This Suspension Bridge is one of the most popular attractions of British Columbia. It was constructed for the sawmill workers, but in the middle of the XX century, a complete reconstruction of the structure was carried out, and Capilano Bridge became a tourist attraction.

An extreme walk over the canyon is a test not only in courage, but also in composure. The path of 137 meters along a bridge that is waving, because of the wind, is unlikely to seem an idle pleasure, but this is the best way to see the tops of firs at eye level. Particularly impressionable people are not recommended to look down, where the streams of the Capilano River are rising in waves. However, there is nothing to be afraid of- the steel cables of the bridge can stand a weight of 90 tons. It means that at the same time there may be more than a thousand people here.

The river Capilano and the bridge received their names on behalf of the leader of the Indian Suquamish tribe, once inhabited in the territory of modern Vancouver. In memory of him at the entrance to the bridge, there are totem poles with the depiction of animals and the mythical soul of the Suquamish tribe.

On the territory of Capilano Suspension Bridge Park, there are cafes and restaurants, souvenir shops for tourists and observation platforms, built at a small distance from the river. In addition, tourists can stroll along seven suspension bridges, laid through forests at an altitude of thirty meters, watching the squirrels jumping on the branches of trees. Another attraction of the park is the Cliffwal tracks, laid along rocky ledges.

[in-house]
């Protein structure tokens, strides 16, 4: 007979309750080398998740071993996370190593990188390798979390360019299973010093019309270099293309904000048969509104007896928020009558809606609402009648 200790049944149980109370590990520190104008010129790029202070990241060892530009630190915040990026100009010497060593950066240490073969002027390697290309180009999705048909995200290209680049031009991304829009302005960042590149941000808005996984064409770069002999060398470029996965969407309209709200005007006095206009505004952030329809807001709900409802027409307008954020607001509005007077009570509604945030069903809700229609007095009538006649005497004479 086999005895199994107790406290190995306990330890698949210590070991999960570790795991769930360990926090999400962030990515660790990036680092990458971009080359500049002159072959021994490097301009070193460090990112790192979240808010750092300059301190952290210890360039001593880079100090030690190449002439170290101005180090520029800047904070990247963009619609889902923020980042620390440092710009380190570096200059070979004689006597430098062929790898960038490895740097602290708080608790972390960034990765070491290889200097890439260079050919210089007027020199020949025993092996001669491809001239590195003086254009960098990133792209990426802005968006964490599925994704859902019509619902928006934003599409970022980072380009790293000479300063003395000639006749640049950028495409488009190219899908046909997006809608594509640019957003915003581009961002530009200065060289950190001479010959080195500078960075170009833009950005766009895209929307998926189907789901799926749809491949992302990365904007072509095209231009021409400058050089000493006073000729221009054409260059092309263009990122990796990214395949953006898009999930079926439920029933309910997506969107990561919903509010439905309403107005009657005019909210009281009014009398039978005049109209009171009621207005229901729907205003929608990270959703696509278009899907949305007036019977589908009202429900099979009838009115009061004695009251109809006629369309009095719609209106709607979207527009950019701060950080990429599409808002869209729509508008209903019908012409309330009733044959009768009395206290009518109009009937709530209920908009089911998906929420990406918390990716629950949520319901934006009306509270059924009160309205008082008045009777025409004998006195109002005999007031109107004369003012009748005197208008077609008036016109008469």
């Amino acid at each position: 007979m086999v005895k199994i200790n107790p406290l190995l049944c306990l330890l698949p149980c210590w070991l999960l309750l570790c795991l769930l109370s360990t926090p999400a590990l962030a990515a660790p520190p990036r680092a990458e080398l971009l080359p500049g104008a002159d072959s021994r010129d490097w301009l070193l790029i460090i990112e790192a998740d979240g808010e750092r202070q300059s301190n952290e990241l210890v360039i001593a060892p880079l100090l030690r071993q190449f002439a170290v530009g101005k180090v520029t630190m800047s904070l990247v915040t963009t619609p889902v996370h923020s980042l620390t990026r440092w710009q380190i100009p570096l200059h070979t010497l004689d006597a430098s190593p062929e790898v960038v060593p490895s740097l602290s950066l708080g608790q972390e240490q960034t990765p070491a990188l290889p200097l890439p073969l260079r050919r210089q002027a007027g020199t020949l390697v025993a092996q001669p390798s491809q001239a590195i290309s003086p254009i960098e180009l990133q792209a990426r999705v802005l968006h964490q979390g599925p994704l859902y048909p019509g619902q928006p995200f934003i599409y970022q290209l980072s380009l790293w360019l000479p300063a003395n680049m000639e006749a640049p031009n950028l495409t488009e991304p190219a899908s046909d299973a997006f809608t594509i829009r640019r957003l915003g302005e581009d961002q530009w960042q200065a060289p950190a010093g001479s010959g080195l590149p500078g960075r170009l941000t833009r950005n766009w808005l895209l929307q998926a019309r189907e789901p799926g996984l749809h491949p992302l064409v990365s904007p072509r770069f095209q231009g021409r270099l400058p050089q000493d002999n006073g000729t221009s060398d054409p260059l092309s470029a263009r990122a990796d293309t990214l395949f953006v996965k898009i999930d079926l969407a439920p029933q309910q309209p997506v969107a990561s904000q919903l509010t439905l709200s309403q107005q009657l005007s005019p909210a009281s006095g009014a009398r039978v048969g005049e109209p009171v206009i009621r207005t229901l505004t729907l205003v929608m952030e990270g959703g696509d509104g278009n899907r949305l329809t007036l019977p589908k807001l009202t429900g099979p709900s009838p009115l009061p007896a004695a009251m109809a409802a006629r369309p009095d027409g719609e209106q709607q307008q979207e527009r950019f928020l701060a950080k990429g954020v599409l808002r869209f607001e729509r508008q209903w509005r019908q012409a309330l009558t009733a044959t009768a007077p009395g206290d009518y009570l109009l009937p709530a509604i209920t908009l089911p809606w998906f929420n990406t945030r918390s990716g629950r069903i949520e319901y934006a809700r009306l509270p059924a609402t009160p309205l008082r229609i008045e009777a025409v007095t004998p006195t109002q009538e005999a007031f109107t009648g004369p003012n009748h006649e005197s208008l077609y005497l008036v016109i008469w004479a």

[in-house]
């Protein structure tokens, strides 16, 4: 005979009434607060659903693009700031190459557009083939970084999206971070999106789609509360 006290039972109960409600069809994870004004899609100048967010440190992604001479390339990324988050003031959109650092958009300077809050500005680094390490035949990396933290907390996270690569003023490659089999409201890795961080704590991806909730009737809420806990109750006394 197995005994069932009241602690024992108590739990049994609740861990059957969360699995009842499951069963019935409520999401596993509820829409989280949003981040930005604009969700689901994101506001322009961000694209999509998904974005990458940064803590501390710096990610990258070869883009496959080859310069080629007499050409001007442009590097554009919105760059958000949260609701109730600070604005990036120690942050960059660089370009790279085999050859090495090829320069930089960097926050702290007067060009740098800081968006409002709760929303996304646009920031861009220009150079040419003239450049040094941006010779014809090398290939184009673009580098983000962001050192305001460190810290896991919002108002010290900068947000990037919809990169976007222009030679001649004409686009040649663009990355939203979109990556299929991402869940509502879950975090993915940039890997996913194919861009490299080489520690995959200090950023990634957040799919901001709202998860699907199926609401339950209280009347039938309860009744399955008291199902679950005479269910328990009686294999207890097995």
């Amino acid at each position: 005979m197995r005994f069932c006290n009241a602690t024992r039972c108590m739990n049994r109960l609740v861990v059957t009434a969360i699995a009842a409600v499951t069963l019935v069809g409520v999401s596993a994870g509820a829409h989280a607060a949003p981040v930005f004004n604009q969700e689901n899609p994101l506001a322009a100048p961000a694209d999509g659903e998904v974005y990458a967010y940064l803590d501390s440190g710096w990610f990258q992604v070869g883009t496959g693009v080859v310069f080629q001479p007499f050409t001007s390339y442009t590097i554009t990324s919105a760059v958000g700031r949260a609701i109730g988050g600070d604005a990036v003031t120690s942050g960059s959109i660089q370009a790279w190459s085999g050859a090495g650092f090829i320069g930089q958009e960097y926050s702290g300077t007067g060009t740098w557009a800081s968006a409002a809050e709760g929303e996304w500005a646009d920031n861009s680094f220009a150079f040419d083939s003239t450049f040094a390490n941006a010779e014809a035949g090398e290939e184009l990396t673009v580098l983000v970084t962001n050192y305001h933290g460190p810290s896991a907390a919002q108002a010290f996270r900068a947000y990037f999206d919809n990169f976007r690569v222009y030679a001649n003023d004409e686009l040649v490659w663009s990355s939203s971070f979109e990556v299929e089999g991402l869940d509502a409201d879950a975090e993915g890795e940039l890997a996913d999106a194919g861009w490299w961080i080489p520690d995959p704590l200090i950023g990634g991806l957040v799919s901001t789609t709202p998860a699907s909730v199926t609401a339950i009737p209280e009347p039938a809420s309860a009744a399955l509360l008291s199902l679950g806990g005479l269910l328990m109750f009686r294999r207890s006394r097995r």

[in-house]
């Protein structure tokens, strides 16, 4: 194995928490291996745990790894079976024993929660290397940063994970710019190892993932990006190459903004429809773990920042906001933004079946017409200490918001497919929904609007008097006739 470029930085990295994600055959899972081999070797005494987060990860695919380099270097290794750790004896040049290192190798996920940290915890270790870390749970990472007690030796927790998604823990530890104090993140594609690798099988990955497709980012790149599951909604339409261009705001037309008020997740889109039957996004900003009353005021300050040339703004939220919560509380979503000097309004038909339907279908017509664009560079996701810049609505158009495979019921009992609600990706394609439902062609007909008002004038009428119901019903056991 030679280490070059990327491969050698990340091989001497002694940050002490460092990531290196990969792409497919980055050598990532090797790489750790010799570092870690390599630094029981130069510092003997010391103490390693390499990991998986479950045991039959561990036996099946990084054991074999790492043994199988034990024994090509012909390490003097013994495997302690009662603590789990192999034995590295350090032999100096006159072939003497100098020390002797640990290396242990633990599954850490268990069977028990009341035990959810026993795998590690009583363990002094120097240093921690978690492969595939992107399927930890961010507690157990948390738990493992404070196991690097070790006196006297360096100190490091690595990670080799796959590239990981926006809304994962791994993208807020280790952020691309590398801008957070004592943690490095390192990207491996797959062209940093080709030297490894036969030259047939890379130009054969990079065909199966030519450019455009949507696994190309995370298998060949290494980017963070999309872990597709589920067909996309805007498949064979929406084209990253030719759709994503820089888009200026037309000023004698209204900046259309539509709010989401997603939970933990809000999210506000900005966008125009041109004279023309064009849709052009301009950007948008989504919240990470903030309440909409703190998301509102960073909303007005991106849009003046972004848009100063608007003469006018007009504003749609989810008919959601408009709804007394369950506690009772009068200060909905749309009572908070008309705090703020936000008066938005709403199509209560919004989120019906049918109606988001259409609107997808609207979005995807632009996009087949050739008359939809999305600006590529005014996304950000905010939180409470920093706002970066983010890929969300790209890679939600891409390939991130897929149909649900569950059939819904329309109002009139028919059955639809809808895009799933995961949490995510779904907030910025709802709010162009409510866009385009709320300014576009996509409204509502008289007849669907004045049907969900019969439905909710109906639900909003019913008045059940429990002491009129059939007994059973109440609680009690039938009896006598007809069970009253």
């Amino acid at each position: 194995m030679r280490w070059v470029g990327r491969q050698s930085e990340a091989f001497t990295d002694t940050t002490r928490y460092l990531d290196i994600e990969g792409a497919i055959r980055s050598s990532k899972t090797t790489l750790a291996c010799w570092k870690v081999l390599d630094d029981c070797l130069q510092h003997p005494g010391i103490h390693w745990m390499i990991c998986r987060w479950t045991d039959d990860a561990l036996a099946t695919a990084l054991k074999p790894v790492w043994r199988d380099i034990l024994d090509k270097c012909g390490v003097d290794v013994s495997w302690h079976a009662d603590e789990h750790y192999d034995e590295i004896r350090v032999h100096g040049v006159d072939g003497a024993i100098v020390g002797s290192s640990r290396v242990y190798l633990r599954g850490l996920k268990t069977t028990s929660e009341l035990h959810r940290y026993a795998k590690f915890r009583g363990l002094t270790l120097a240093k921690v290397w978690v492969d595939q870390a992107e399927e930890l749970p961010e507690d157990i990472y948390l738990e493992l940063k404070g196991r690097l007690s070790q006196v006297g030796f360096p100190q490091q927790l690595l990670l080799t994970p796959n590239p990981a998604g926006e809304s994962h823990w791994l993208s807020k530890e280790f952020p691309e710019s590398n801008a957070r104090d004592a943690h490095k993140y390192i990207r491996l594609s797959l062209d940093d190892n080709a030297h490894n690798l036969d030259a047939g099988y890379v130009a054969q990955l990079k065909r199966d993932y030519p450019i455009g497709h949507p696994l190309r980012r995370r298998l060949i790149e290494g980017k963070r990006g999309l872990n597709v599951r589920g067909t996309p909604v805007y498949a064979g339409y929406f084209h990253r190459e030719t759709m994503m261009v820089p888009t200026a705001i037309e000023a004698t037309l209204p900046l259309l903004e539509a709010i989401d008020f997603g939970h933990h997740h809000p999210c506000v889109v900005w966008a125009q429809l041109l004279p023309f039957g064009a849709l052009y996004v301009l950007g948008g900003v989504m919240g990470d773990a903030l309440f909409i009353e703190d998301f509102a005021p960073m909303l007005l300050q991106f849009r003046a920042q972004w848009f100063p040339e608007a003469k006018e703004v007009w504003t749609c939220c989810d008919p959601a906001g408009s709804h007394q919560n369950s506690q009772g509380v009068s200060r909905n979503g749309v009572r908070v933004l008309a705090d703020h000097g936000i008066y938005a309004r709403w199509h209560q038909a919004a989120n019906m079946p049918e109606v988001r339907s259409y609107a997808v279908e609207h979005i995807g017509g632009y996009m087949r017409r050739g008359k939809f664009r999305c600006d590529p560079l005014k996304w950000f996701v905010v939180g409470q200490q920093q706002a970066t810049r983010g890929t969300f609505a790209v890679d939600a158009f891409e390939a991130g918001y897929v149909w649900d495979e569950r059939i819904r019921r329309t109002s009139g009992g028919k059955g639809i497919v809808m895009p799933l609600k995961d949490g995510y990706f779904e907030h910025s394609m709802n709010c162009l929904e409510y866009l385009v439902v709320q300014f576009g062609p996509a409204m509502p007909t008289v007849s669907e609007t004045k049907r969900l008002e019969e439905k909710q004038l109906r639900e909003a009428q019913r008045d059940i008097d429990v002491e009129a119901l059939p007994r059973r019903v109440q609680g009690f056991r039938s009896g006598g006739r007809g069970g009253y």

Annually, from early December to early January, the park hosts ‘Canyon Lights’ light and music shows. The beginning of the performances is at 16:00 daily.

“Lions Gate” bridge

It crosses the strait of the Burrard Inlet and connects Vancouver with its northern municipalities. The length of the main span of the structure is 473 meters, the height of the tower is 111 meters. The capacity of the suspension bridge is quite large. The total length of the bridge, including the overpass on the north side, is 1,823 meters. Due to the fact that the bridge has a considerable height, container ships and deep-sea cruise ships easily pass under its arches.

The space for sea vessels between the lower edge of the bridge and the surface of the water is 61 m. About 60-70 thousand vehicles, weighing up to 13 tons, daily pass through the bridge.

Directly along the line of the bridge are the high mountains, called ‘the Lions’. At the entrance to the bridge, there are also concrete figures of lions. It is the work of the sculptor Charles Marega.

Not so long ago, the bridge, which is a symbol of the city, was reconstructed and expanded, increasing its reliability. In 2005, “Lions Gate” was included in the Canadian list of places of historical value. The official opening of the bridge, in which King George VI and Queen Elizabeth took part, was held on May 29, 1939.

The name of the bridge contains a reference to the two peaks of the nearby mountain ridge North Shore, which are called ‘Lions’. These peaks, at the foot of which the bridge is located, is one of the most recognizable sights of Vancouver.